Three years ago when I joined a startup as the fifth person on the team, I was naive and excited to have an outsized impact on an exciting woman-led company doing amazing work. And, of course, intrigued by the opportunity to superboost my career growth. But I now understand that I went into my job completely uninformed, swayed by all of the “joining a startup as an early employee is hard, but <1000 word blog post about all the ways it can be amazing for your career>” rhetoric. As things got really hard as we scaled and went through deep growing pains, it hit home for me how little I’d known about what I was sighing up for. And I found that if you’re an early employee at a startup struggling to figure out how to scale with your company while maintaining your sanity and work-life balance, or if you’re already so burned out that you can’t keep hustling but you also don’t want to quit just yet, there doesn’t seem to be much out there for you. (If there is, please point me to it!!) So I wanted to write down some of the lessons I’ve learned.

I’ll caveat all of this with the requisite disclaimer that these are my personal experiences, and that things that work for me may not work for you. Even within my own company, each early employee has taken a unique path, and likely learned different things from their journeys. It’s also important to note that this is my first job out of grad school, and my founders were also fresh out of academia when they started the company. So it’s possible that what I’m about to share is obvious for anybody who’s had a job before, but I also know there are a lot of people in my shoes - excited to take a chance and join a startup they’re passionate about right after finishing grad school.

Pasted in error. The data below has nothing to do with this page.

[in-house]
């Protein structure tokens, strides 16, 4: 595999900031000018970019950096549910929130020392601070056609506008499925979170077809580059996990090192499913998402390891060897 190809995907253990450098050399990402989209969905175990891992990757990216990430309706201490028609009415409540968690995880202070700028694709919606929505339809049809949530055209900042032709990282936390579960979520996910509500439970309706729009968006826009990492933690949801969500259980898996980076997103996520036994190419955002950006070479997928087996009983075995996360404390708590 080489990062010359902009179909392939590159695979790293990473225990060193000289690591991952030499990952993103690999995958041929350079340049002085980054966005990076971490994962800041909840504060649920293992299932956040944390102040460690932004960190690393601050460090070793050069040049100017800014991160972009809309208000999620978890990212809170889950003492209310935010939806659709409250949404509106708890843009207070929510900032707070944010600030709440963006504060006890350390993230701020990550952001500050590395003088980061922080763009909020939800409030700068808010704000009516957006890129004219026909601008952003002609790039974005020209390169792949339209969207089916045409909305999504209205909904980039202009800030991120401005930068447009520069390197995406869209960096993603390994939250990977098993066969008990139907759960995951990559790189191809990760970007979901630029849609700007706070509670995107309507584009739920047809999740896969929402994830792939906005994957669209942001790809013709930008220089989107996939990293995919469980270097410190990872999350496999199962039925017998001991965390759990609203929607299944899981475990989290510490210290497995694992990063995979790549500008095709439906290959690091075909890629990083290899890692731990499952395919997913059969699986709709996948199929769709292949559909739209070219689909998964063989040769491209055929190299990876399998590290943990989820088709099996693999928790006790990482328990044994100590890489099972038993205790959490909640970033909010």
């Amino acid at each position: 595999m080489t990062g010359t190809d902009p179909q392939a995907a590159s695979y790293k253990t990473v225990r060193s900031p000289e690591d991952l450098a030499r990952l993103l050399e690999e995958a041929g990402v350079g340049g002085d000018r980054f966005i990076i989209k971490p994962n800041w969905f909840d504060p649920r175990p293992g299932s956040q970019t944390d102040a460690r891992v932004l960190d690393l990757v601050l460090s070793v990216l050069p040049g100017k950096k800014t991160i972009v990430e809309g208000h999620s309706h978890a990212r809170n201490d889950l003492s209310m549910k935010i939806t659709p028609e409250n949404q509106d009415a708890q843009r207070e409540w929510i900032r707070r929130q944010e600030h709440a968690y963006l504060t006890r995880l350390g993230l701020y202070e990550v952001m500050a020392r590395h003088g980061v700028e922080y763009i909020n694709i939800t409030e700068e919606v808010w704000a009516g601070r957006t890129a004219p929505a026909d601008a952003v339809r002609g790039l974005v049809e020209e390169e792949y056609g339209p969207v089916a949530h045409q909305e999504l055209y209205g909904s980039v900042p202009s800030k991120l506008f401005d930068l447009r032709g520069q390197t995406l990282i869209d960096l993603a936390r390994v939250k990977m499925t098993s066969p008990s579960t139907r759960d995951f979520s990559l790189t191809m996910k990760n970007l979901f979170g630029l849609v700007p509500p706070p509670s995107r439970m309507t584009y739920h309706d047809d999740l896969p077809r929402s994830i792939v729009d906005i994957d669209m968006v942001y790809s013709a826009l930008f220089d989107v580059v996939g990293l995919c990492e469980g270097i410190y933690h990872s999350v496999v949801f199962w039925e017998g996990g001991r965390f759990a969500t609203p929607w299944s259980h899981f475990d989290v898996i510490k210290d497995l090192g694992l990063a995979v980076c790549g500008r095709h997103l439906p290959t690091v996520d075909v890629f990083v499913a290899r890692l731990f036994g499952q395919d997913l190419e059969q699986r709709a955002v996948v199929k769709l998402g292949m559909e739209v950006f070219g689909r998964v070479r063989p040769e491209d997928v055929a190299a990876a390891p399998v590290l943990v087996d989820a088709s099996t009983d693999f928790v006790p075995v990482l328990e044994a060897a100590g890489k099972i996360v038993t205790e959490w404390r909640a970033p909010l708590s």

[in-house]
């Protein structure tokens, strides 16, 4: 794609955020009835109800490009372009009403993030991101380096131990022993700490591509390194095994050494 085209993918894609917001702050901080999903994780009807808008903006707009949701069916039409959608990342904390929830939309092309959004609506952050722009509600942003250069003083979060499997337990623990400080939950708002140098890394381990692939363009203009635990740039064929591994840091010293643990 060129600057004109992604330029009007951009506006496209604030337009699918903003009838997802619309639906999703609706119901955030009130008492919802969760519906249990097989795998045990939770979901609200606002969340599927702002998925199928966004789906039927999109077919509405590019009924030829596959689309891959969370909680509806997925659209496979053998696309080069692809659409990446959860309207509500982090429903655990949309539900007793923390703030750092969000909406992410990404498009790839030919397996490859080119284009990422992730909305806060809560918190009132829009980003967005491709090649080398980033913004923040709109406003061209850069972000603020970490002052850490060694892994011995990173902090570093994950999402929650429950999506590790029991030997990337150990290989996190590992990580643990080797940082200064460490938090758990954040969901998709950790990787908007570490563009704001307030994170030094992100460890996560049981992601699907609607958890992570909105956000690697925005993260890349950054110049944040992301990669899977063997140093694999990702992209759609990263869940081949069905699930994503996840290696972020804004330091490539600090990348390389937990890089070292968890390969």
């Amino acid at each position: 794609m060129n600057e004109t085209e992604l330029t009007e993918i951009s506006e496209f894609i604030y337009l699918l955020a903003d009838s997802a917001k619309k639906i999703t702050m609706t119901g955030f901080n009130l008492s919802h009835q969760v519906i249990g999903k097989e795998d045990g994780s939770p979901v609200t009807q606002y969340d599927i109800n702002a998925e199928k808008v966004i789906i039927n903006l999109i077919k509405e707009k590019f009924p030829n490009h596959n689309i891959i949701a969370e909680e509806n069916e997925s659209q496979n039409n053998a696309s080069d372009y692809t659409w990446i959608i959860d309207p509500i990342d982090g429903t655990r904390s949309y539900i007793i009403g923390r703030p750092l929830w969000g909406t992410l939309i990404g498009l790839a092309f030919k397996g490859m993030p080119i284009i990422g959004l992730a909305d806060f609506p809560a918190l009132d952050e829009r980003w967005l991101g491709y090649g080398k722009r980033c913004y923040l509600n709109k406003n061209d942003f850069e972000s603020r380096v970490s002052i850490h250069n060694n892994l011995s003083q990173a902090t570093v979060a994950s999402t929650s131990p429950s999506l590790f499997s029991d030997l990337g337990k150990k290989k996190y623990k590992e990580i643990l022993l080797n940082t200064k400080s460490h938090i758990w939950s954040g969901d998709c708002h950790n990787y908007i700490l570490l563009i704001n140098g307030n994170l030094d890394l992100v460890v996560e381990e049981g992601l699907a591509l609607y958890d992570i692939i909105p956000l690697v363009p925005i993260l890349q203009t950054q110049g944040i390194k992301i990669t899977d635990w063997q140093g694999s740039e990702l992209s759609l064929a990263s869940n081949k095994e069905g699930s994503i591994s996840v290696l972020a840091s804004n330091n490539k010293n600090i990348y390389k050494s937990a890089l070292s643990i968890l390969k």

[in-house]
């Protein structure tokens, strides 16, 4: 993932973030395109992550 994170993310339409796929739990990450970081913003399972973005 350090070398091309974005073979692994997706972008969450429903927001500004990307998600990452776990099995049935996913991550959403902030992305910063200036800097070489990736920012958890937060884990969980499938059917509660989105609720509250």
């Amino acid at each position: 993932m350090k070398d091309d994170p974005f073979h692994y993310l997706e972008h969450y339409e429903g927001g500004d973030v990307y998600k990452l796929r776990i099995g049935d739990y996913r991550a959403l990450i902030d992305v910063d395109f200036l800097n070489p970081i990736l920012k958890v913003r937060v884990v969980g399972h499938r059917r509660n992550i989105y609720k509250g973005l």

This will be a multi-part series, starting with part 1 here which focuses on affecting change within an organization. I’ll also touch on coping strategies for the roller coaster, things I’ve learned about building a team, and strategies I’ve picked up for hiring well and hiring fast.

Keep your arms and legs inside the ride at all times, folks - it’s gonna be bumpy!

You’re an employee, not a founder